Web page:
Engineering Bacteria: Biopolymers & Vaccines

Biopolymers: Alginates

Alginate is composed of two different monosaccharides (sugars) mannuronic acid and guluronic acid. The ratios of these two sugars affects the properties of the polymer. In general, a calcium alginate gel with a higher M:G ration will be fluid and flexible, while that with a higher G:M ration will be less fluid and stiffer. Typically, 25-30% of the M sugars are acetylation sites. The addition of the acetyl groups allows the alginate to absorb more water. Bacterial alginate with 25% of M sugars acetylated absorbs 10-25X more water than seaweed alginate with the same M:G ratio.

Producing alginate in bacteria provides that opportunity to use bioengineering to create unique alginates not found in seaweed. Progenesis is using genetic techniques to modify the enzymes involved in alginate production to allow synthesis of polymers with a much broader range of characteristics. We anticipate that gels formed by these polymers will have enhanced favorable properties for a variety applications such as tissue engineering where absorbancy, tensil strength and conjugates of bioactive molecules are able to be tailored to each medical application.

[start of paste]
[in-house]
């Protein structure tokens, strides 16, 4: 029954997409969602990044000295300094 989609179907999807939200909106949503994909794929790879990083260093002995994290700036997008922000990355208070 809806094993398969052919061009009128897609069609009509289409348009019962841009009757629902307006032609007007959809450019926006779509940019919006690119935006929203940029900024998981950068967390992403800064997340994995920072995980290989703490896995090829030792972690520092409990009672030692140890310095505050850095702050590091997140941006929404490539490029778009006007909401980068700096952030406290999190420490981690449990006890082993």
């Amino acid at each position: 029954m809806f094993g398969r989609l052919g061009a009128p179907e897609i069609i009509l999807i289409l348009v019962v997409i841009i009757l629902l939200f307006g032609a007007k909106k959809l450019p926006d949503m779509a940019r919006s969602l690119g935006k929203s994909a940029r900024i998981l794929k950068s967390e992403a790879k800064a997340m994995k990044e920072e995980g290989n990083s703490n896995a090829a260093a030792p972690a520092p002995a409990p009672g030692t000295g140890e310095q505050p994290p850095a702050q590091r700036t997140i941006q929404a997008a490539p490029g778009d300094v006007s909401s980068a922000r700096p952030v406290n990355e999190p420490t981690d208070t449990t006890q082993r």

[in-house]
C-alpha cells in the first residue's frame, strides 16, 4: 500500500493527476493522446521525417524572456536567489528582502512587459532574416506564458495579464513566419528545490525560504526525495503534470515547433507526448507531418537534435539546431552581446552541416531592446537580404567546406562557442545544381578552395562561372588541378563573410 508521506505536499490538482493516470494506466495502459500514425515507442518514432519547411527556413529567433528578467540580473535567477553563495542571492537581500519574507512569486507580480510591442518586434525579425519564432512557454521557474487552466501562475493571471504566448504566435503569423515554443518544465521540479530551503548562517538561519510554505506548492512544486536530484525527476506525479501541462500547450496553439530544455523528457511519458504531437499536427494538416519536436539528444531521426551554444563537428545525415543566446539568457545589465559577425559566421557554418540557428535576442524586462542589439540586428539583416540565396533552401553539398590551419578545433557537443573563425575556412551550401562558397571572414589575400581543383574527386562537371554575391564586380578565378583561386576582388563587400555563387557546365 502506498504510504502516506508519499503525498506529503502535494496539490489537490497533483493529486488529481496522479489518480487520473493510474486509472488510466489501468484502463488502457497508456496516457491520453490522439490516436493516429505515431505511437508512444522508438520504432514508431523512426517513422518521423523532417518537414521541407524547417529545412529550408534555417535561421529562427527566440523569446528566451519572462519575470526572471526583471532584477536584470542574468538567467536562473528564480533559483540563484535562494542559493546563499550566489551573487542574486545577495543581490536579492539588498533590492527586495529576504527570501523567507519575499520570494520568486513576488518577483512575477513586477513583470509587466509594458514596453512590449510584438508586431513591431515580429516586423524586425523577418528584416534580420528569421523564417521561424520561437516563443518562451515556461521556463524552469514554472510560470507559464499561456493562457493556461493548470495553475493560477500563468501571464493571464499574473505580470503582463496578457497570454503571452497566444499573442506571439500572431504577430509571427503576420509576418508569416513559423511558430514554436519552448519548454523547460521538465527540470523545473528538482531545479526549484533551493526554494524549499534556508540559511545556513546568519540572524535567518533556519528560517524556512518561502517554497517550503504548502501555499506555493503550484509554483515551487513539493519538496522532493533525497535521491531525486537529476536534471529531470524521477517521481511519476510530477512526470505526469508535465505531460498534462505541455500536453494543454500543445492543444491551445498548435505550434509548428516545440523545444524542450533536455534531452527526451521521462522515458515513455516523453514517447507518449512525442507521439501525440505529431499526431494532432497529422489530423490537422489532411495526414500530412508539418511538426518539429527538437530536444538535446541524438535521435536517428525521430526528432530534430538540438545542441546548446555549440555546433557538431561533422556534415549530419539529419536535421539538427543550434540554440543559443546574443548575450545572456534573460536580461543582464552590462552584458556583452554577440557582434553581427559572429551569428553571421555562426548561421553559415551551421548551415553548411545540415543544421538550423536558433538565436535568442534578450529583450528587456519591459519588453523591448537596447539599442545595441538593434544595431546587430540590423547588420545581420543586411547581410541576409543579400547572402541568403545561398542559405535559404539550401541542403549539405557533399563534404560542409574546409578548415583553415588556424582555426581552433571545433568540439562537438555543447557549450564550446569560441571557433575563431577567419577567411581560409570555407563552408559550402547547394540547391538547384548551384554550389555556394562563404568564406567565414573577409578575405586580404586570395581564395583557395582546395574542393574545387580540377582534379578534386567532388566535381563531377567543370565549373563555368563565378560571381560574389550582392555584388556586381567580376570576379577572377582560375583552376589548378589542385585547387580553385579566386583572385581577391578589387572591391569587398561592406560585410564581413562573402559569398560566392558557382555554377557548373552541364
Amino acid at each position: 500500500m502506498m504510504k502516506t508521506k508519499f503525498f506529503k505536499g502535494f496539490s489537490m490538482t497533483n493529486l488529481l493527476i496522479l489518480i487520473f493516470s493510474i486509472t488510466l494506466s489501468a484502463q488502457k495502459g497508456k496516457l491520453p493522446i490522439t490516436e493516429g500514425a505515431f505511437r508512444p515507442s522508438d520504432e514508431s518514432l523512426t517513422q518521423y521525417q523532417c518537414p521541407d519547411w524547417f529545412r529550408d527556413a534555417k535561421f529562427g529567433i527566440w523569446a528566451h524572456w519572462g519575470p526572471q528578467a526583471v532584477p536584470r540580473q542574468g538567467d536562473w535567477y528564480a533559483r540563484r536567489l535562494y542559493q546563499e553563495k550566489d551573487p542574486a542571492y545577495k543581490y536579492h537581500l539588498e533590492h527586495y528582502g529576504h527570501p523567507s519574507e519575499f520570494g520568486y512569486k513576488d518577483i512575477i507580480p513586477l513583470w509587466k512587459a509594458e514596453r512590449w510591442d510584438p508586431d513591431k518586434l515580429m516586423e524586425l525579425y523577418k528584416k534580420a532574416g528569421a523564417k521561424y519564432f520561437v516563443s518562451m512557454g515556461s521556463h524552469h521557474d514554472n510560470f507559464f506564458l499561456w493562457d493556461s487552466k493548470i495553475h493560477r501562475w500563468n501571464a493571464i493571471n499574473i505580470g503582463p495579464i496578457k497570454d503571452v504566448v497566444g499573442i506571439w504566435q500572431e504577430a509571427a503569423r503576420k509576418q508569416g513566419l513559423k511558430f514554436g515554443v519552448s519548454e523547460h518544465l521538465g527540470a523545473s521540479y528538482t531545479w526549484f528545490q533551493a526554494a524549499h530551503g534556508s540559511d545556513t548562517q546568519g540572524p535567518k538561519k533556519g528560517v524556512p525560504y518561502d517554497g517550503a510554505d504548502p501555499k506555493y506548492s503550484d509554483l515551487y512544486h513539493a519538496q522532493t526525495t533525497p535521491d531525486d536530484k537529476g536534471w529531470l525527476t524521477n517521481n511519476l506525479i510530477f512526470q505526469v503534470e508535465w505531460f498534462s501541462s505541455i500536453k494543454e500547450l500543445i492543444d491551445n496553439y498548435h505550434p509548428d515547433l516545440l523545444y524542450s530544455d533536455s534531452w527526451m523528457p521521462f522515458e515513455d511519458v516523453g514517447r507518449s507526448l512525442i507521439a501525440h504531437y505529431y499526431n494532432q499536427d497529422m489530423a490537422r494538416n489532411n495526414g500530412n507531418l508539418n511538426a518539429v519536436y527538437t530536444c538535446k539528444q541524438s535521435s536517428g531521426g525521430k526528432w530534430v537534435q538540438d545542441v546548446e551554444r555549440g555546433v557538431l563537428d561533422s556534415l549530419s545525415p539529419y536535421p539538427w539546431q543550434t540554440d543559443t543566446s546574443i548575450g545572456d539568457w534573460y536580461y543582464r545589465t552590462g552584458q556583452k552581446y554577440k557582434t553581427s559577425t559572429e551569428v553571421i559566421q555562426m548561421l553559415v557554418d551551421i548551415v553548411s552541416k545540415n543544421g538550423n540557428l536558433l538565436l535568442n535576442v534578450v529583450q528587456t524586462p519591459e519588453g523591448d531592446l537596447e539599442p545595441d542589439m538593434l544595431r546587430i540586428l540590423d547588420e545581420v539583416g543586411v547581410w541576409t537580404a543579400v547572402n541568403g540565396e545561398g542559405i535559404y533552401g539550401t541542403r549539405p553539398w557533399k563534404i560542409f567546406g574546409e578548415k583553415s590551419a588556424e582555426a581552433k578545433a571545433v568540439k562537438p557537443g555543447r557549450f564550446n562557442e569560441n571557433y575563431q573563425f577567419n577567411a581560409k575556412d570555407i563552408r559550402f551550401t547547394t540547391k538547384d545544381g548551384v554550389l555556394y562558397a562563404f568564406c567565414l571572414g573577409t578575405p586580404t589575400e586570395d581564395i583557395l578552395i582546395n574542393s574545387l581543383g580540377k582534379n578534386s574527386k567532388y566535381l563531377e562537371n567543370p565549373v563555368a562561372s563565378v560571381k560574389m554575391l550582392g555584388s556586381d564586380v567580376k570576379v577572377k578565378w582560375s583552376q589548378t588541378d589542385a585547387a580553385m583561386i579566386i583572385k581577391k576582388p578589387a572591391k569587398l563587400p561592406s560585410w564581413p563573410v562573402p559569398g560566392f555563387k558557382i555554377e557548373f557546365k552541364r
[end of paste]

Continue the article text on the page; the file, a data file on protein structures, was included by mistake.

Breakthrough Vaccines :

Longer acting and Universal against Serotypes

We use of a genetic engineering approach to developing a vaccine that removes a genes required for the O antigen biosynthesis from the bacterial chromosome. The deletions of this render the synthesis of O polysaccharides severely compromised, thus allowing the immune cells to have better chances to target the bacterial protein antigens.

Let’s build something together.

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